Paying the Price for "Free Stuff"

My grandson kept hearing the same commercial on his favorite radio station. ìWant a free electronic notebook, just go to this website.î There were testimonials and guarantees that this notebook was absolutely free. Karl was sure I was mistaken when I told him that there was some catch. ìPlease, please, Mimi, I need a notebook for school.î Please, please, can we just go to the website?

Being the indulgent grandmother that I am, I finally told him to write down the name of the website. I told him we would look at it and if I needed to buy anything, I would not finish the transaction. Notice how naÔve I was.

We went on to the website and it asked for my name, my email address and my telephone number. I thought I could write these in to continue and they would be erased if I did not accept the deal ñ whatever it turned out to be. We finally reached a screen stating that when I pressed ìAcceptî I was agreeing to have an insurance agent call me. I turned to Karl and said, ìThereís the catch. I wonít accept.î Karl was quite gracious and accepting of my decision.

I thought that was the end of it. It was not. The next morning, I had six email advertisements appear. And my telephone started ringing with all kinds of solicitations. When I protested that I was on the Do Not Call List, they told me that I had been approved for calls now.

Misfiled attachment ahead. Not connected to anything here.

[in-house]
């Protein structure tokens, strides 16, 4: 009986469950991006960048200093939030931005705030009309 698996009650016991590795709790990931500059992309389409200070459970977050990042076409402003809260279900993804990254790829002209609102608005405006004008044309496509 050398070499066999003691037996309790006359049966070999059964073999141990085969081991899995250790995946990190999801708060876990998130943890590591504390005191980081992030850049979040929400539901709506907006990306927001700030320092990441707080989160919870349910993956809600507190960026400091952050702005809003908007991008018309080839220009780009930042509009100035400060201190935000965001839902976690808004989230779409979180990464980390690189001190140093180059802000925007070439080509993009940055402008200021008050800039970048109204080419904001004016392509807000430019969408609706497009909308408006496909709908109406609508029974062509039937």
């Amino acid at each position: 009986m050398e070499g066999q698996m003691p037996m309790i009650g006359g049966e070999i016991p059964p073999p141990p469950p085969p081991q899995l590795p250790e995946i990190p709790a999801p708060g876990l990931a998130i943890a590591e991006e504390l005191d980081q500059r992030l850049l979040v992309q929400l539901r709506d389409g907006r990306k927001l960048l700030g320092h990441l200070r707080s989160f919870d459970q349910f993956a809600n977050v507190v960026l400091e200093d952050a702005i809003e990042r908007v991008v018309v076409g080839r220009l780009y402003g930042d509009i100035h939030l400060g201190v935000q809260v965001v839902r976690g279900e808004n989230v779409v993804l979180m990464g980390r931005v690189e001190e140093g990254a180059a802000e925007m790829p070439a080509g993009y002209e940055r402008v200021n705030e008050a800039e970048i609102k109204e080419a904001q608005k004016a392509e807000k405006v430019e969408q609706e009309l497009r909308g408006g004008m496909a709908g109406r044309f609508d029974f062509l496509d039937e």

After two days of excessive emails and constant telephone calls, I googled ìTelephone No Call Listî and the registry showed up. I entered my telephone numbers and email address. They sent me an electronic message asking for a confirmation. I confirmed. Peace at last.

Valuable lesson learned. Your information goes into they system even if you decline the offer.

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3 Responses to “Paying the Price for "Free Stuff"”

  1. Utterly frustrating, isn't it?

  2. Helen Colella says:

    Advertisers are quite clever these days, especially when they target the young. Kudos to Karl for understanding your conditions and your final decision. Kudos to you for setting a boundary and sticking to it.

  3. Wow. It's amazing how many ways consumers can be victimized, and I would never have guessed about this newest method. I'm glad you cleared it up.

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